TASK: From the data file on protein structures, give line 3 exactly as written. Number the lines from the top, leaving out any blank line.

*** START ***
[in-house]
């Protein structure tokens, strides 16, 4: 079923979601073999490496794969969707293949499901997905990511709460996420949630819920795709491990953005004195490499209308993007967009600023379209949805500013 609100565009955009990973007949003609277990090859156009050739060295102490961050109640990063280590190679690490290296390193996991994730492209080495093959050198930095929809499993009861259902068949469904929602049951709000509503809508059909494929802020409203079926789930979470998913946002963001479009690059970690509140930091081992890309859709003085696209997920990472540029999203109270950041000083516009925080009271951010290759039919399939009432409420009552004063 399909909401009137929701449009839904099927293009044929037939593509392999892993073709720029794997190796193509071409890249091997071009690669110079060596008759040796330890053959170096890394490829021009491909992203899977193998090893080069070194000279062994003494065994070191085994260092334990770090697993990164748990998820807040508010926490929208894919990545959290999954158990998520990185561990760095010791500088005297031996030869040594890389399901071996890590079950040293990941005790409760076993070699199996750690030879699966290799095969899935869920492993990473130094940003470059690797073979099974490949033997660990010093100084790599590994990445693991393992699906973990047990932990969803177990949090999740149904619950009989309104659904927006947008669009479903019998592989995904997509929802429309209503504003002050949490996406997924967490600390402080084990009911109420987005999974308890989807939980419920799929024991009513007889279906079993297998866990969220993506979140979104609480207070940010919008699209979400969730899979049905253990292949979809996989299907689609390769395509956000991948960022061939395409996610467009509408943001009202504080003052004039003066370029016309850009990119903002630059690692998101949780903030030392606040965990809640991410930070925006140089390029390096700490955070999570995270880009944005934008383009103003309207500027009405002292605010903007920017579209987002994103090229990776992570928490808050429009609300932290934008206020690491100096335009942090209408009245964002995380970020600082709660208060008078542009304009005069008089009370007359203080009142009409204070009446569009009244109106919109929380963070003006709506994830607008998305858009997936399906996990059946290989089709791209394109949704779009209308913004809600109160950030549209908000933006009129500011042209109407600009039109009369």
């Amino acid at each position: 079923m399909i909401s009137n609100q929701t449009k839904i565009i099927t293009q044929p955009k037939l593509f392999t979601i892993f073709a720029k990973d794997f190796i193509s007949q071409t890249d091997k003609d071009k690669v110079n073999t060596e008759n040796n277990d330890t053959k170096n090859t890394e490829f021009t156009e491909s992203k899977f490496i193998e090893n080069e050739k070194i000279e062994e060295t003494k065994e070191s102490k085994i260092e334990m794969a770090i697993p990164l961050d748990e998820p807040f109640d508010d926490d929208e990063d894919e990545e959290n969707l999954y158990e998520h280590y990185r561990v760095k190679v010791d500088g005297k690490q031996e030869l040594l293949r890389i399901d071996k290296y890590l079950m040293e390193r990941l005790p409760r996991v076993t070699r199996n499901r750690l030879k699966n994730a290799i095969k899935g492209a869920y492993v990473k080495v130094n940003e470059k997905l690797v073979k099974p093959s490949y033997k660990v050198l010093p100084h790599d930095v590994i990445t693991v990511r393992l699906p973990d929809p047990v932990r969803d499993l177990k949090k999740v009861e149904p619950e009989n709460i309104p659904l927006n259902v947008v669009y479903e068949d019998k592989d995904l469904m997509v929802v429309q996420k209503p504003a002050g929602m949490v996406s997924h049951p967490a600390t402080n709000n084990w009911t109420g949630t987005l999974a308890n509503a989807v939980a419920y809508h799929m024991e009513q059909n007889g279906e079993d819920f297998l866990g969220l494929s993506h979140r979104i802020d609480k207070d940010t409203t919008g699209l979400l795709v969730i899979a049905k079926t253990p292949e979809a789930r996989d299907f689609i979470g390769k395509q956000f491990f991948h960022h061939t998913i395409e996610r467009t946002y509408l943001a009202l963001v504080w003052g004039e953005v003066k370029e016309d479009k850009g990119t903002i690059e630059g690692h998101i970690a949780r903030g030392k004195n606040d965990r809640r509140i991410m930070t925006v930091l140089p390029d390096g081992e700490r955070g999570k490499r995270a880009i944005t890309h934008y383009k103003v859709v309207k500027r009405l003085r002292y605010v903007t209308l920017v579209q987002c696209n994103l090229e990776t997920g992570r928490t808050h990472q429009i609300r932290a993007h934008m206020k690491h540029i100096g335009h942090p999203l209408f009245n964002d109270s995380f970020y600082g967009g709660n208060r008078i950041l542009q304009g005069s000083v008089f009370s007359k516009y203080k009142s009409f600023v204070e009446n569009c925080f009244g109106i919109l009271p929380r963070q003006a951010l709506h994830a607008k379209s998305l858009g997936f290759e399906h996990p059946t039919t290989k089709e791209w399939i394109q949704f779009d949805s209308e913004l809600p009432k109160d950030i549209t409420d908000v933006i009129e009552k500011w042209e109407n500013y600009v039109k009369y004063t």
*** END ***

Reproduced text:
């Amino acid at each position: 079923m399909i909401s009137n609100q929701t449009k839904i565009i099927t293009q044929p955009k037939l593509f392999t979601i892993f073709a720029k990973d794997f190796i193509s007949q071409t890249d091997k003609d071009k690669v110079n073999t060596e008759n040796n277990d330890t053959k170096n090859t890394e490829f021009t156009e491909s992203k899977f490496i193998e090893n080069e050739k070194i000279e062994e060295t003494k065994e070191s102490k085994i260092e334990m794969a770090i697993p990164l961050d748990e998820p807040f109640d508010d926490d929208e990063d894919e990545e959290n969707l999954y158990e998520h280590y990185r561990v760095k190679v010791d500088g005297k690490q031996e030869l040594l293949r890389i399901d071996k290296y890590l079950m040293e390193r990941l005790p409760r996991v076993t070699r199996n499901r750690l030879k699966n994730a290799i095969k899935g492209a869920y492993v990473k080495v130094n940003e470059k997905l690797v073979k099974p093959s490949y033997k660990v050198l010093p100084h790599d930095v590994i990445t693991v990511r393992l699906p973990d929809p047990v932990r969803d499993l177990k949090k999740v009861e149904p619950e009989n709460i309104p659904l927006n259902v947008v669009y479903e068949d019998k592989d995904l469904m997509v929802v429309q996420k209503p504003a002050g929602m949490v996406s997924h049951p967490a600390t402080n709000n084990w009911t109420g949630t987005l999974a308890n509503a989807v939980a419920y809508h799929m024991e009513q059909n007889g279906e079993d819920f297998l866990g969220l494929s993506h979140r979104i802020d609480k207070d940010t409203t919008g699209l979400l795709v969730i899979a049905k079926t253990p292949e979809a789930r996989d299907f689609i979470g390769k395509q956000f491990f991948h960022h061939t998913i395409e996610r467009t946002y509408l943001a009202l963001v504080w003052g004039e953005v003066k370029e016309d479009k850009g990119t903002i690059e630059g690692h998101i970690a949780r903030g030392k004195n606040d965990r809640r509140i991410m930070t925006v930091l140089p390029d390096g081992e700490r955070g999570k490499r995270a880009i944005t890309h934008y383009k103003v859709v309207k500027r009405l003085r002292y605010v903007t209308l920017v579209q987002c696209n994103l090229e990776t997920g992570r928490t808050h990472q429009i609300r932290a993007h934008m206020k690491h540029i100096g335009h942090p999203l209408f009245n964002d109270s995380f970020y600082g967009g709660n208060r008078i950041l542009q304009g005069s000083v008089f009370s007359k516009y203080k009142s009409f600023v204070e009446n569009c925080f009244g109106i919109l009271p929380r963070q003006a951010l709506h994830a607008k379209s998305l858009g997936f290759e399906h996990p059946t039919t290989k089709e791209w399939i394109q949704f779009d949805s209308e913004l809600p009432k109160d950030i549209t409420d908000v933006i009129e009552k500011w042209e109407n500013y600009v039109k009369y004063t």